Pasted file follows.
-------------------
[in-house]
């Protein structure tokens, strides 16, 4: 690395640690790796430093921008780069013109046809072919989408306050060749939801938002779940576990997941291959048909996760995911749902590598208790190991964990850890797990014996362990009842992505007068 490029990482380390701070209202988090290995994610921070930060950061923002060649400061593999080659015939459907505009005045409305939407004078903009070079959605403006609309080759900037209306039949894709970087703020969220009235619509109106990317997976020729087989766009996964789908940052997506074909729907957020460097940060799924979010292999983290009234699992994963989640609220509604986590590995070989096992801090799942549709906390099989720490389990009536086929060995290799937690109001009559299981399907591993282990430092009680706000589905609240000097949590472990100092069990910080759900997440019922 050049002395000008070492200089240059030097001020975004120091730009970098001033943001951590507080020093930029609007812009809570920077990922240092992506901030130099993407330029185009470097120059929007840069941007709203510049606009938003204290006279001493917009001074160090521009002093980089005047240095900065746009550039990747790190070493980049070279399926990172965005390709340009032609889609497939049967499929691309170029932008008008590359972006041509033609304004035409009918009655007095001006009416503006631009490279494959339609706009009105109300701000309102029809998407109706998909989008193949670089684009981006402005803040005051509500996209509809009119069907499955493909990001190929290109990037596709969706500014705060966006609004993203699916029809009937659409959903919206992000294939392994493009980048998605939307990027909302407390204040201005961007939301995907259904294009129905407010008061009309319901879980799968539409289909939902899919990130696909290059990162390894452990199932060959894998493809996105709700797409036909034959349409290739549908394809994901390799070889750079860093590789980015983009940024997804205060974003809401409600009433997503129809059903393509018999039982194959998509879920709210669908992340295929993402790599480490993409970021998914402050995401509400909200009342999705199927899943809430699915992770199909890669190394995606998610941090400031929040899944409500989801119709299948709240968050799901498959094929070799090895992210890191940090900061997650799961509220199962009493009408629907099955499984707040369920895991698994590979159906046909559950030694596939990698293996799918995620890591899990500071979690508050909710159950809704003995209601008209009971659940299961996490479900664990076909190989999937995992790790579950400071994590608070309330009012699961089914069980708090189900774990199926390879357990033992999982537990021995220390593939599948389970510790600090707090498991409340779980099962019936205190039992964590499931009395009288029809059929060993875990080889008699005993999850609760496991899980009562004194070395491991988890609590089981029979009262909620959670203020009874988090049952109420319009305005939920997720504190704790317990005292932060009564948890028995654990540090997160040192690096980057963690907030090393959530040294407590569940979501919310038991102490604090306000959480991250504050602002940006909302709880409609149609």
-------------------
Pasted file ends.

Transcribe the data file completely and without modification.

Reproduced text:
[in-house]
């Protein structure tokens, strides 16, 4: 690395640690790796430093921008780069013109046809072919989408306050060749939801938002779940576990997941291959048909996760995911749902590598208790190991964990850890797990014996362990009842992505007068 490029990482380390701070209202988090290995994610921070930060950061923002060649400061593999080659015939459907505009005045409305939407004078903009070079959605403006609309080759900037209306039949894709970087703020969220009235619509109106990317997976020729087989766009996964789908940052997506074909729907957020460097940060799924979010292999983290009234699992994963989640609220509604986590590995070989096992801090799942549709906390099989720490389990009536086929060995290799937690109001009559299981399907591993282990430092009680706000589905609240000097949590472990100092069990910080759900997440019922 050049002395000008070492200089240059030097001020975004120091730009970098001033943001951590507080020093930029609007812009809570920077990922240092992506901030130099993407330029185009470097120059929007840069941007709203510049606009938003204290006279001493917009001074160090521009002093980089005047240095900065746009550039990747790190070493980049070279399926990172965005390709340009032609889609497939049967499929691309170029932008008008590359972006041509033609304004035409009918009655007095001006009416503006631009490279494959339609706009009105109300701000309102029809998407109706998909989008193949670089684009981006402005803040005051509500996209509809009119069907499955493909990001190929290109990037596709969706500014705060966006609004993203699916029809009937659409959903919206992000294939392994493009980048998605939307990027909302407390204040201005961007939301995907259904294009129905407010008061009309319901879980799968539409289909939902899919990130696909290059990162390894452990199932060959894998493809996105709700797409036909034959349409290739549908394809994901390799070889750079860093590789980015983009940024997804205060974003809401409600009433997503129809059903393509018999039982194959998509879920709210669908992340295929993402790599480490993409970021998914402050995401509400909200009342999705199927899943809430699915992770199909890669190394995606998610941090400031929040899944409500989801119709299948709240968050799901498959094929070799090895992210890191940090900061997650799961509220199962009493009408629907099955499984707040369920895991698994590979159906046909559950030694596939990698293996799918995620890591899990500071979690508050909710159950809704003995209601008209009971659940299961996490479900664990076909190989999937995992790790579950400071994590608070309330009012699961089914069980708090189900774990199926390879357990033992999982537990021995220390593939599948389970510790600090707090498991409340779980099962019936205190039992964590499931009395009288029809059929060993875990080889008699005993999850609760496991899980009562004194070395491991988890609590089981029979009262909620959670203020009874988090049952109420319009305005939920997720504190704790317990005292932060009564948890028995654990540090997160040192690096980057963690907030090393959530040294407590569940979501919310038991102490604090306000959480991250504050602002940006909302709880409609149609």